I suppose it is due to the life changes that are happening of late, I have just been slacking the past few days. My poor flower beds are so thirsty, my house is in disarray, and I cannot seem to get my room in order. Thank G-d, it is not at a total loss but still, it is not the way I like it. I certainly have never had my home as neat as a pin (don't recall that posek in eishet chayil
You know most women my age still have little ones to keep them busy, not saying that it really makes it easier but I imagine it keeps one distracted. I have my two daughters home with me yet (well, until the older one leaves for seminary) but they are 18 and 14. In fact they are both out right now. (Hope they bring me home some Rita's water ice, kosher!) All my children are growing up and I am still pretty darn young... a little too young to be beginning empty nest. :::sigh::: I am not sad really. I was talking to a friend of mine and telling her although I miss my son so much I surely do not want him to come home until he is done. Strange isn't it? The feelings are all jumbled up there. I really want him to learn Torah and I am thrilled he is in Yerushalayim. She assures me I am normal.
I was thinking yesterday about it and to me it feels like another birthing process. I felt it so keenly when we dropped him off at JFK. On the way home I wanted to groan it felt so primal. It felt like birth. Think about it, for nine months a woman carries a baby. The child grows within her and she is content to nourish and carry him. Then the time comes when the child outgrows the mother's womb. The mother grows weary of carrying the child and both agree it is time to leave. When the actual time arrives mother is so happy! She has dreamt of this day, dreamt of holding her new baby, of seeing him grow, of watching him take his first steps, and she is prepared... or is she? As the contractions grow stronger and closer together she may being to panic. She reminds herself she can do this, but with each surge growing she may begin to doubt herself. Maybe she can't...maybe she doesn't want to. Why can't we just leave things the way they are? Why doesn't the baby just stay there safe within the womb? Why don't we just do this tomorrow? But time and nature have deemed that this moment is the proper moment and indeed there is no turning back. The mother gathers her strength and knows that this is the way it must be, the way she wants it to be. The baby must be born, or else, chas v'shalom, (G-d forbid), he will die.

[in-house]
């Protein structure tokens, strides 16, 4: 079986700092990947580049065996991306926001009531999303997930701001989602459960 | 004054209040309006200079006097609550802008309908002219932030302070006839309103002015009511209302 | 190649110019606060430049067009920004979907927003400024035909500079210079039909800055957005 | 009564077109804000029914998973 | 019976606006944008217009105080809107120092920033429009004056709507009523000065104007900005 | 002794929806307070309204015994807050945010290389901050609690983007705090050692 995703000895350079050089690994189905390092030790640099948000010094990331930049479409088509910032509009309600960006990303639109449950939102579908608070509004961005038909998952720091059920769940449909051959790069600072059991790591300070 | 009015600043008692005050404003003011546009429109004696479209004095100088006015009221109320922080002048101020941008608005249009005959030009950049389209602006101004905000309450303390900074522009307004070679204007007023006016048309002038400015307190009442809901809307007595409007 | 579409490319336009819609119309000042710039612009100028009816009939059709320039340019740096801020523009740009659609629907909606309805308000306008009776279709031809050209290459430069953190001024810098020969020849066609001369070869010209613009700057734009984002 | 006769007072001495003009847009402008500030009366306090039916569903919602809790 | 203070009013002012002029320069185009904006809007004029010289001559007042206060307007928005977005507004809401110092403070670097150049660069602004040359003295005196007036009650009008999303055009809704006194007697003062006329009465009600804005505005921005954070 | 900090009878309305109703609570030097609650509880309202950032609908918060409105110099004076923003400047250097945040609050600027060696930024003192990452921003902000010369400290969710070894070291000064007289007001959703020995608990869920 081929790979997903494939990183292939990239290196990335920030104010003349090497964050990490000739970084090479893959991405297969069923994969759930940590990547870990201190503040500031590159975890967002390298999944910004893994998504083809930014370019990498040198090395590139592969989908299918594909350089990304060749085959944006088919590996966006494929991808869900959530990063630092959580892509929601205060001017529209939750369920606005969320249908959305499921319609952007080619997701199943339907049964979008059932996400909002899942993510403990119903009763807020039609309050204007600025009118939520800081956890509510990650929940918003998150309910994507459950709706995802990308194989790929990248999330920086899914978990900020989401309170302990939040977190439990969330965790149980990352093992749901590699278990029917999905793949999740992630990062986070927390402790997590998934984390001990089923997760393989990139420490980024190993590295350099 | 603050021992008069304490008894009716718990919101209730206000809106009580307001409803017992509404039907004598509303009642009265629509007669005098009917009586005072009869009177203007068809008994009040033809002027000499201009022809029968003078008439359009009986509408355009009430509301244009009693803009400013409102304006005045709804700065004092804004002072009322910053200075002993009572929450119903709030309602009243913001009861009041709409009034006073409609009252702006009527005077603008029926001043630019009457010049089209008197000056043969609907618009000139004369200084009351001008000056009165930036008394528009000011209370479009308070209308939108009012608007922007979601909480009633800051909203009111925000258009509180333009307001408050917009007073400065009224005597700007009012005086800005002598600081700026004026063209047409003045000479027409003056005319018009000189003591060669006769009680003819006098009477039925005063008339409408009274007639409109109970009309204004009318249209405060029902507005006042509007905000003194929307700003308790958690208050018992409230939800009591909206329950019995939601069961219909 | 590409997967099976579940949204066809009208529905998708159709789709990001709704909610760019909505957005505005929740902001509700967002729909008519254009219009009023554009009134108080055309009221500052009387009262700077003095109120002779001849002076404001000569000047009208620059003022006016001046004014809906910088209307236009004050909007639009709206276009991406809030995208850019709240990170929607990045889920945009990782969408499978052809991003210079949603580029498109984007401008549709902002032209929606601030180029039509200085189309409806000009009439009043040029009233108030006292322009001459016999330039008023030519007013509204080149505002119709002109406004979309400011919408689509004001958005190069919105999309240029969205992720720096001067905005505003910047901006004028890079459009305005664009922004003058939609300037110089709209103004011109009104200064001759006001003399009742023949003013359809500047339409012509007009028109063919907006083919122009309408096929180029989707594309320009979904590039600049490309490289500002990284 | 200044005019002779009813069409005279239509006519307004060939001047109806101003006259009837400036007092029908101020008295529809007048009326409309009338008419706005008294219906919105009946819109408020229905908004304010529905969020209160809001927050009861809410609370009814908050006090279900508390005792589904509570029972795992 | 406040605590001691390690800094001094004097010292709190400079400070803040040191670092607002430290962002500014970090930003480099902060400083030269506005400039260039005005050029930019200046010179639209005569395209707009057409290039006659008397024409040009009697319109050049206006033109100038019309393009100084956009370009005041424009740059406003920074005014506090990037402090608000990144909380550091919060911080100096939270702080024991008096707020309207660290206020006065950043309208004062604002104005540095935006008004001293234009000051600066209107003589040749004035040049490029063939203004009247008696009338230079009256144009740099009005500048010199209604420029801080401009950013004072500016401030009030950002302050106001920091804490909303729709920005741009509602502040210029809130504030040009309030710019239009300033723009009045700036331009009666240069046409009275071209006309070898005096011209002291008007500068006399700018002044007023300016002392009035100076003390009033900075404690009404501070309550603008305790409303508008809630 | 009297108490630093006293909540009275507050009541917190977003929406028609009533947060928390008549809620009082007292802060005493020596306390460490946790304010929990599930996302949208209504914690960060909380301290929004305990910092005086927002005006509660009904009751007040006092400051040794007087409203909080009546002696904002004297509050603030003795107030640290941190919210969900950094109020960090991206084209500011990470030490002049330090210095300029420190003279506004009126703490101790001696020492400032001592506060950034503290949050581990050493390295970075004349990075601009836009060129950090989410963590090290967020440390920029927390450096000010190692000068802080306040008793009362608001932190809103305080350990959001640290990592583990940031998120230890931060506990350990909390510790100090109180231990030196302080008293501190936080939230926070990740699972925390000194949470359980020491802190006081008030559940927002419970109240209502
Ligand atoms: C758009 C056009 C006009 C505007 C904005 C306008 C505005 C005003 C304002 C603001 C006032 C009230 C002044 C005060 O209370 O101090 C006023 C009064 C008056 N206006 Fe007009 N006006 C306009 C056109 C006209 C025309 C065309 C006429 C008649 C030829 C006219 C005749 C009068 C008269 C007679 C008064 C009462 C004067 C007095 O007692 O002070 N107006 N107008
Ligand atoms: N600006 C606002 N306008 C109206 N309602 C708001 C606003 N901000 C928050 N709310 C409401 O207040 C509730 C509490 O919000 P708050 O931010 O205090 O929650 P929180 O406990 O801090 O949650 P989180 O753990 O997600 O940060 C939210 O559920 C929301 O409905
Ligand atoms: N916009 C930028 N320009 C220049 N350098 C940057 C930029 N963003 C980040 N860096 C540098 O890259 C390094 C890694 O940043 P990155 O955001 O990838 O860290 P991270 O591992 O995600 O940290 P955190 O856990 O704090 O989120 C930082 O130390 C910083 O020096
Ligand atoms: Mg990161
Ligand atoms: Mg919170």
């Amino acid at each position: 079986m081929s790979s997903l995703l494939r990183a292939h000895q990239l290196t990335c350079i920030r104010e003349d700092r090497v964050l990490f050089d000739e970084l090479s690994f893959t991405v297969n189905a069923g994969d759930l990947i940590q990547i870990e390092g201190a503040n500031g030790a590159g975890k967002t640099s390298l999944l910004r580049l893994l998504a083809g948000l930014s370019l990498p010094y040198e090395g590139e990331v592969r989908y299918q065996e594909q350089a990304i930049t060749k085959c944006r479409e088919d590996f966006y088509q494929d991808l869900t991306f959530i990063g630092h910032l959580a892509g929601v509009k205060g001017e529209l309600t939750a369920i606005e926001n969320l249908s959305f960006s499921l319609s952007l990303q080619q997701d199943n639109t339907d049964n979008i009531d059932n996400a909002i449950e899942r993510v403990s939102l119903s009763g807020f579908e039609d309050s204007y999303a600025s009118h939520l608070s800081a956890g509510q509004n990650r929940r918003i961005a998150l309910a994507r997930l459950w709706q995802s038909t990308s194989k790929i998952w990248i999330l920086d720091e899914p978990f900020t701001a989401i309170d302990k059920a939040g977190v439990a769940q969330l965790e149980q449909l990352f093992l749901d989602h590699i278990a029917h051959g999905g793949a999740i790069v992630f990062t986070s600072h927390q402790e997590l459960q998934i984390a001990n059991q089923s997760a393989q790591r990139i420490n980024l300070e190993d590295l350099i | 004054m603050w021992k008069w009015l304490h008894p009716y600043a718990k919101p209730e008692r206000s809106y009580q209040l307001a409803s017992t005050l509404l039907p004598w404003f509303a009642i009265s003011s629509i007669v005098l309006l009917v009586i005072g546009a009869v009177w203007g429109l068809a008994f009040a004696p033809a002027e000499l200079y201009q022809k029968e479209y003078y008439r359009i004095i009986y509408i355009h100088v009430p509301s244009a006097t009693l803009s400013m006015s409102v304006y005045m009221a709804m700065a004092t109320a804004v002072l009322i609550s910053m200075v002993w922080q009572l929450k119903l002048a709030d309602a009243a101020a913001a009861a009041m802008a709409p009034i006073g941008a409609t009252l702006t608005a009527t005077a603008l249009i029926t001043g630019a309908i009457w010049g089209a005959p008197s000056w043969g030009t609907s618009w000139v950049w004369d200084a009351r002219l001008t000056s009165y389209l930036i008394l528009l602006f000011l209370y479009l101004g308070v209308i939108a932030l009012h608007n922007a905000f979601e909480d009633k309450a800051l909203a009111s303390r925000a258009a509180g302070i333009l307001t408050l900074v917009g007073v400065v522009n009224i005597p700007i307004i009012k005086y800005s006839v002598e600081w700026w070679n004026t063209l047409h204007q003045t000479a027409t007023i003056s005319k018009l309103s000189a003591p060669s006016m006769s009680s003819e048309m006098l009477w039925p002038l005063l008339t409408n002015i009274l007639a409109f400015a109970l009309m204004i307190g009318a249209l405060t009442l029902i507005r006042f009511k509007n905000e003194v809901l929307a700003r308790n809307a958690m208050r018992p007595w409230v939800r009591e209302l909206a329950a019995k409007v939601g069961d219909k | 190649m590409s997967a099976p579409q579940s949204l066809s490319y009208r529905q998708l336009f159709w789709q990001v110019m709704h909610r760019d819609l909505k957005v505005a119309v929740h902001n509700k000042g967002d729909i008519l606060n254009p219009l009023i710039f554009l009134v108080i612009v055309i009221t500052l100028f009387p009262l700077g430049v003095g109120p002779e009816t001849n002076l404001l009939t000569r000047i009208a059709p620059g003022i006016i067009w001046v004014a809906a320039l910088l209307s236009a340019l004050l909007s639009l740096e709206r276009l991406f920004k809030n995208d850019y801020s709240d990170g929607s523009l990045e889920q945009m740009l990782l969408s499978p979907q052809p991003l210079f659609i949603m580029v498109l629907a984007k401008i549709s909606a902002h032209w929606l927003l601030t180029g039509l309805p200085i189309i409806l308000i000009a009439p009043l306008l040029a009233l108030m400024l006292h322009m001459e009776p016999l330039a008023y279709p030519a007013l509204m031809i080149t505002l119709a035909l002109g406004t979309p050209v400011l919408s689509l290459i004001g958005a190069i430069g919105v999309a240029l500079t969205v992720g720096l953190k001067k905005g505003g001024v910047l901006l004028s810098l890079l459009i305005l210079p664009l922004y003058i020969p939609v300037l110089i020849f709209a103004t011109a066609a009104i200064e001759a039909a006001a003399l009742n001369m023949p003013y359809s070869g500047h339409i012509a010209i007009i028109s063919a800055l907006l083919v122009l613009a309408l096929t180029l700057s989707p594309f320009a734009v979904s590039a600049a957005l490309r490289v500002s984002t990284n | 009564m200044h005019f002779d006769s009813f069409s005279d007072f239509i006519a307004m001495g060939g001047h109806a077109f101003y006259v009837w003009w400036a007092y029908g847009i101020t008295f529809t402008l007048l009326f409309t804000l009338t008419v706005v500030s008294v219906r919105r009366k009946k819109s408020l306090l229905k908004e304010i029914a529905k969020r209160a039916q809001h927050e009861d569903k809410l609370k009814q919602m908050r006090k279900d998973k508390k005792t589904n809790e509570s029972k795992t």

It is the same when they grow up and leave for the first time. It is time, we all know that, for them to fly from the nest. But that separationion is painful. It leaves an emptiness that wasn't there before. I know it is what is right and I know, b'ezrat Hashem, it is for the good. It is as much a growing experience for me as it is for him, the letting go. I must grow now with my life changes. I must also grow in Torah and miztvot, just like him. I must keep my vision ahead of me and my eye to the future.
My son is laying a Torah foundation that he will build upon for the rest of his life. A Torah foundation I started but he must complete. A foundation that, b'ezrat Hashem, he will have for his own family and children, im yirtzeh Hashem.